Organize Your LifePosted: March 14, 2011
Life becomes chaos. As one task is finished, nine more pile up and the thought of never-ending work can lead to less-than-positive thoughts. Organization can help keep you sane. Rather than constantly juggling options, lists and deadlines in your head, write things down and watch as your personal power conquers the most complex of life’s obstacles.
There are many online applications and tools to help become organized. Zen Habits offers some great steps toward developing a better routine and lifestyle, DistanceLearningNet lists plenty of note-taking tools, and JournalingTools will help you master the art of self-reflection. Organization can be as simple as a pen and paper, but with a seemingly endless source of free applications, there is no reason not to get ahead.
The practice of journaling seems underrated, yet it is a powerful tool of self-exploration and evaluation. People feel better after talking to a counselor or psychologist because they get a chance to unleash all the thoughts and feelings they have been struggling to hold inside. Keeping a daily journal is a cheaper option to let out emotions and transfer them to a page. Reflecting on these daily thoughts and occurrences will instill a sense of progress as learning from mistakes and past events brings further development to the individual.
Journaling about things other people can relate to can translate into a blog that is shared with the world. Not only will it boost the awareness of the particular subject matter but may generate revenue as well. There’s nothing like people paying you for imparting thoughts on a subject of your interest.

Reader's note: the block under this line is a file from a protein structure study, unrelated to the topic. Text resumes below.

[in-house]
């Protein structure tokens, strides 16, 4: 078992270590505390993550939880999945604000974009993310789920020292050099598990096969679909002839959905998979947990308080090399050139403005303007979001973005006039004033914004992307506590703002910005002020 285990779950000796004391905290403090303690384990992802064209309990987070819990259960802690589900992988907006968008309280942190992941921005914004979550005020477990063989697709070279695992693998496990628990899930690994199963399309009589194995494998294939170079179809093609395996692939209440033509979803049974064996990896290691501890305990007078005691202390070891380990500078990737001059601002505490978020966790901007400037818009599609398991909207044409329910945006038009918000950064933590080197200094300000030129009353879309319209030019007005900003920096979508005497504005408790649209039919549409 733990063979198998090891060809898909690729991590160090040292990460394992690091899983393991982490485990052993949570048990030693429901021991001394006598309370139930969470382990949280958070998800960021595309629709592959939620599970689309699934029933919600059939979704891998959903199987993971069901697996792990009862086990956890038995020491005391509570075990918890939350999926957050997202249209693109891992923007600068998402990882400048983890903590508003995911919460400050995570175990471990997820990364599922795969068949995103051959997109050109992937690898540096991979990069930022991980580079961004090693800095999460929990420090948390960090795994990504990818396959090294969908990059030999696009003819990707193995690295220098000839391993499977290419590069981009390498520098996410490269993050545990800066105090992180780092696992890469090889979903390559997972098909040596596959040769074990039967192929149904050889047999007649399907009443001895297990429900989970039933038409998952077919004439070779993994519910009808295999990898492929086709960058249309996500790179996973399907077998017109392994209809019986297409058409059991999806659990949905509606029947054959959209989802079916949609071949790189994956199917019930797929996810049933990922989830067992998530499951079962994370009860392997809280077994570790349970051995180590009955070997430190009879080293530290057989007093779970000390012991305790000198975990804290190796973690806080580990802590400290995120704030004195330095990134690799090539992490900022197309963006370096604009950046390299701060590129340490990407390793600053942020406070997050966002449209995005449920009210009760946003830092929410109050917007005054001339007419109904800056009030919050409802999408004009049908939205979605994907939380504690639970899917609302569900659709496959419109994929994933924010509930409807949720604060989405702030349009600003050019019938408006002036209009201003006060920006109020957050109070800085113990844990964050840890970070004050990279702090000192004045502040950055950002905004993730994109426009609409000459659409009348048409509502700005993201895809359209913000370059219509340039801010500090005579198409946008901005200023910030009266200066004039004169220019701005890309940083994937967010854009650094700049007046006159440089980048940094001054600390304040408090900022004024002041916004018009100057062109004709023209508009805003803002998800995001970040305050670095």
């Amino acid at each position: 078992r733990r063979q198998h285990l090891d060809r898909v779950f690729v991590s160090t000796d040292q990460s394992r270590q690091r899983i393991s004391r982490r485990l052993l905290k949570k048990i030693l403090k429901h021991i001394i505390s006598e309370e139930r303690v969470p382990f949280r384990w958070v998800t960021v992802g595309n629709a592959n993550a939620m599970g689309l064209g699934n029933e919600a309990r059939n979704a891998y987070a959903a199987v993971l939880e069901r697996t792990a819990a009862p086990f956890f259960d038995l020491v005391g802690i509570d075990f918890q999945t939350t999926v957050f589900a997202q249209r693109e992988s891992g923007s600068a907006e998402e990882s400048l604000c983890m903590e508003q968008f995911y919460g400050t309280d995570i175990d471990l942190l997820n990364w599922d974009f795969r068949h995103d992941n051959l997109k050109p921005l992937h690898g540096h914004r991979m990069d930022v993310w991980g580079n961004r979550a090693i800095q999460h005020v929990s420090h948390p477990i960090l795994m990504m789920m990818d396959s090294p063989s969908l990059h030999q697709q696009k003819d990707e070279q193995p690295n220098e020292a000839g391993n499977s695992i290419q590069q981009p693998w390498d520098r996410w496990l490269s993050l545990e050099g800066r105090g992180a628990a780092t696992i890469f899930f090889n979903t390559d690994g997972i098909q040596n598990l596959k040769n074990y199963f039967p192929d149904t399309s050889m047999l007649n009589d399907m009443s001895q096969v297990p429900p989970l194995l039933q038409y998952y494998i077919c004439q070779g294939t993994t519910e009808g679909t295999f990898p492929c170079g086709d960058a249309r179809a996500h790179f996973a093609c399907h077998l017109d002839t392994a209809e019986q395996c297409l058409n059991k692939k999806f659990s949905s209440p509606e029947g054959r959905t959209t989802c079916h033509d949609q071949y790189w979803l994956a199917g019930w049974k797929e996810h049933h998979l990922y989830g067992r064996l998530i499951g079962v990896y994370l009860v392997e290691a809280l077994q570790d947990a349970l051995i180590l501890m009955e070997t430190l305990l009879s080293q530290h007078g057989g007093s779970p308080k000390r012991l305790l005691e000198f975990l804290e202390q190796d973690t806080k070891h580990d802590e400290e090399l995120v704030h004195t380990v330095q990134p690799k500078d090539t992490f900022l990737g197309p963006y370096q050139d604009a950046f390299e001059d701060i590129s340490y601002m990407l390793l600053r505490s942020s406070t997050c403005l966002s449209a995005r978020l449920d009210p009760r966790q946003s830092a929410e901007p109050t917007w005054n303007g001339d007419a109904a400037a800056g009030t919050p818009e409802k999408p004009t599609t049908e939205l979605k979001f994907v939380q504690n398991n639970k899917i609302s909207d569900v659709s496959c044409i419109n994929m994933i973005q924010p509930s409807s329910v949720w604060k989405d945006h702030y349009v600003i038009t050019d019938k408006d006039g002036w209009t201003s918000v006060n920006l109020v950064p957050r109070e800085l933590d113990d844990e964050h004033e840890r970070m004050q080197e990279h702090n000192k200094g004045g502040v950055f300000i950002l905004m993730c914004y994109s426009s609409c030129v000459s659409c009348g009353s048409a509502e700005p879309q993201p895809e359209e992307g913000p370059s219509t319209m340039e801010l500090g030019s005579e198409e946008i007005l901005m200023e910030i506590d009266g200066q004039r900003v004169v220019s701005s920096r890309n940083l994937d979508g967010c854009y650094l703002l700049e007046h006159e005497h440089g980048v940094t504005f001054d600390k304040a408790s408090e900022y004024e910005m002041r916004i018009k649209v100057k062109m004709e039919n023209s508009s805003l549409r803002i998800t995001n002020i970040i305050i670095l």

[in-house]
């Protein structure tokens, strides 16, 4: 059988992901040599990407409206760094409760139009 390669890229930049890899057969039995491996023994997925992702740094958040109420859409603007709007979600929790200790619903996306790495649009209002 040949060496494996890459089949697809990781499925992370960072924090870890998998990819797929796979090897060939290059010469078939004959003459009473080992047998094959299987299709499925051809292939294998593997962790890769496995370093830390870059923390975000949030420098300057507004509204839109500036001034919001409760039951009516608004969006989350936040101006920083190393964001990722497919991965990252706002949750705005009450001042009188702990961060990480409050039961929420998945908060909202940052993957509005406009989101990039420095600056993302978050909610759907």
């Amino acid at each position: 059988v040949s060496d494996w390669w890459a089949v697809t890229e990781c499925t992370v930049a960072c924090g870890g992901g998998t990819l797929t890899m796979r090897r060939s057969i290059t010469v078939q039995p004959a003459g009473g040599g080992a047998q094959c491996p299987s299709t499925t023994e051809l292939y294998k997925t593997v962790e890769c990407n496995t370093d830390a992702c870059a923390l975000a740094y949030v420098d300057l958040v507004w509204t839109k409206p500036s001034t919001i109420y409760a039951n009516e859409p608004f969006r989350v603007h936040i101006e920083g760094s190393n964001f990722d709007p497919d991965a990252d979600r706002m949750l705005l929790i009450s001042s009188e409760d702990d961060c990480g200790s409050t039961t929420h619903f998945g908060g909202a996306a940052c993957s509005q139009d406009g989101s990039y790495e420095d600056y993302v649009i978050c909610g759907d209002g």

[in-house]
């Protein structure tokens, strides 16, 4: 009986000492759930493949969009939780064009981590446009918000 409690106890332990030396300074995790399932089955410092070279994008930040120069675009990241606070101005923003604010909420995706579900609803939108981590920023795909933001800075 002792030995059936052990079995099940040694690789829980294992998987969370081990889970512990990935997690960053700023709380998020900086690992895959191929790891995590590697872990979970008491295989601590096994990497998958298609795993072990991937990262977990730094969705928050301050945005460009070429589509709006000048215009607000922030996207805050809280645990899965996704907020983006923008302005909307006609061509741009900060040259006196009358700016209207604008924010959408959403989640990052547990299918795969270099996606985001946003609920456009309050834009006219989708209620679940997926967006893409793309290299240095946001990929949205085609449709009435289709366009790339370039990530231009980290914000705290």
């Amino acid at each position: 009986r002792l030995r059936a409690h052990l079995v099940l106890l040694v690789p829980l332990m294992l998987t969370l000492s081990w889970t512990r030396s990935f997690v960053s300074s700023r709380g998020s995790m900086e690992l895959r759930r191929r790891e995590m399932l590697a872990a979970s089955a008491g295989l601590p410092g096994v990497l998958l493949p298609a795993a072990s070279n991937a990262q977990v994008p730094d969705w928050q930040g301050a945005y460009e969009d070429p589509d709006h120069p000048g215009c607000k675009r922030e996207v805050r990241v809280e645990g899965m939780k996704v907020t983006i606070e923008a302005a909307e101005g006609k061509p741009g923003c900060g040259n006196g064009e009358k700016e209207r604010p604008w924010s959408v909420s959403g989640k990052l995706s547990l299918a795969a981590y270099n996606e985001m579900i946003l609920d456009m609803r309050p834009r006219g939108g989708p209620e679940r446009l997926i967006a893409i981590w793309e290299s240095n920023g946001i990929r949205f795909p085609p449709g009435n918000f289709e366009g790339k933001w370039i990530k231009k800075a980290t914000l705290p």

College classes can be beasts and being prepared to conquer is half the battle. Many people pay halfway attention in the classes they choose to attend and do not bother opening the book until the day before the test. It’s always possible to squeak by in the easier classes but the purpose of college is to prepare students for the professional world, so it would be easier to go ahead and start now. Just like staying healthy, doing well in school requires significant effort and most people know what they must do; it is just a matter of putting the first foot forward and start walking.
It is obvious to read the book before class and take notes on what was read, then attend class and take notes there. Compound all the notes and read them until they are known. Simple in theory, yet going through requires effort. Once these practices become habits, the professional world will be a breeze, and the people that fluffed their way through college will struggle just to stay afloat.